|"pay what you want" coffee :)|
In terms of transportation, it is quite cheap but also quite variable in price. I read in a travel guide and have found that advice to be good to agree on a price before getting into any autorickshaw/cycle-rickshaw. I didn’t do that once today and the price difference was 80 rupees (which still is very cheap - about 50 rupees is equivalent to $1). Still, I stand out clearly as a foreigner which I think makes me a target for being charged unfairly high prices compared to the going rate. Delhi has a new metro system that was built in 2002 which is very nice and also very cheap. My ride to the coffee shop today was only 20 rupees (less than $0.50). The metro is clean, efficient, has information in both Hindi and English, air-conditioned, and best of all has designated sections for women only (marked on the train track boarding area with a pink sign saying “Women Only”). Men can actually be charged a fine for riding in the ladies only sections of the train.
Speaking of women, I definitely feel that I am a minority on the streets in terms of my gender as well. There are far more men walking around then women. I read about this in advance and was expecting it so I dressed up in some pretty shape-less clothing and a baggy jacket, put on my dark sunglasses and hit the road with a fairly serious expression on my face. I wasn’t bothered too much and actually for the most part found people to be very friendly and helpful. I was clearly confused when boarding the metro for the first time which direction I was supposed to be heading since the metro map in the Lonely Planet book is in different colors than the actual colors of the metro lines. A very nice gentleman helped me figure it out and I made it to my destination.
Speaking of the coffee shop - it was in a really cool area with neat shops bordering a park. I am looking forward to returning to the area and maybe do a little bit of browsing/shopping. There were a ton of kids out playing games with each other and many of them (noticing how much I stood out) would run up and walk beside me, say “Hi!” and wave. It was pretty darn cute.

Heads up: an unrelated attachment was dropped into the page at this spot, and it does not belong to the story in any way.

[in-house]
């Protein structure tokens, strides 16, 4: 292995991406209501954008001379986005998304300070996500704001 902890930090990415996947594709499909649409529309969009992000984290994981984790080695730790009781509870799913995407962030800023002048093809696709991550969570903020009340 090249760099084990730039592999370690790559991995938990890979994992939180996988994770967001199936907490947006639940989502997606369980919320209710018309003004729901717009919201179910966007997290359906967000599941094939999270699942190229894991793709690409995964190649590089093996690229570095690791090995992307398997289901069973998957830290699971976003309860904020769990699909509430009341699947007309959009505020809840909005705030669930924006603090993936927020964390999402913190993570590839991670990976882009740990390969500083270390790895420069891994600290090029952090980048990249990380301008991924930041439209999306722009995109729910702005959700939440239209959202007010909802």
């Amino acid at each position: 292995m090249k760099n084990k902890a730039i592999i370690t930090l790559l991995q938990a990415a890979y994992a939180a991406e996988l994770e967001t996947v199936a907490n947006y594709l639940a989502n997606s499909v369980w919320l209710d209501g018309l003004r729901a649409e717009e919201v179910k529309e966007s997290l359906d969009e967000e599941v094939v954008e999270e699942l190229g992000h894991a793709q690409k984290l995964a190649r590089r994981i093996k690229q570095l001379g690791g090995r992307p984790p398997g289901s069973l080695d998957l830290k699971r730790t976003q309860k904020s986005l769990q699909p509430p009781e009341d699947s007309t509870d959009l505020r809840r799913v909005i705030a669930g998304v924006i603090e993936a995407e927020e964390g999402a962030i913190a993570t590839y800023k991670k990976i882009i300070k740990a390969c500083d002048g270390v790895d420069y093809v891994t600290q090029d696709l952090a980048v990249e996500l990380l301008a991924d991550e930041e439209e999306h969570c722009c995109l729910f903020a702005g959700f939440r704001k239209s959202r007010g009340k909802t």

Unfortunately not all the kids come from a good living situation as there are many poor, homeless, and/or begging children on the streets of Delhi as well. I had read that you are not supposed to give money or gifts to begging children, and that is even harder to do than it sounds. There seems to be some sort of set of rules for whom to give money too and who not to. Apparently, it’s considered okay to give money to beggars who are obviously handicapped but it is discouraged to give handouts to children. I’m not quite sure why - I’ll have to do some more reading and see if I can figure it out.
|Hotel Pahwa International|
I digress. So, back to my last point about the color. Many of the women dress in fabulous arrays of colors. Their outfits look pretty comfortable as well and I think I could really get into the Indian fashion. Sure, there is a fair share of western clothing, but many women wear these colorful loose pants with a long colorful shirt over them and a scarf/wrap. They also wear several jeweled bracelets on their wrists and many of them have a decorative nose ring as well. I’ll forgo this nose ring, but the colorful pants and shirt - count me in!
Alright, enough for the time being. I’m going to attempt to take a Hop On Hop Off bus tour of the city tomorrow and will hopefully start taking some pictures to post on the blog. It may take a while for me to actually post them though since I have a feeling the internet connection will mean that it will take forever to load photos. I’ll do my best! Until next time, namaste!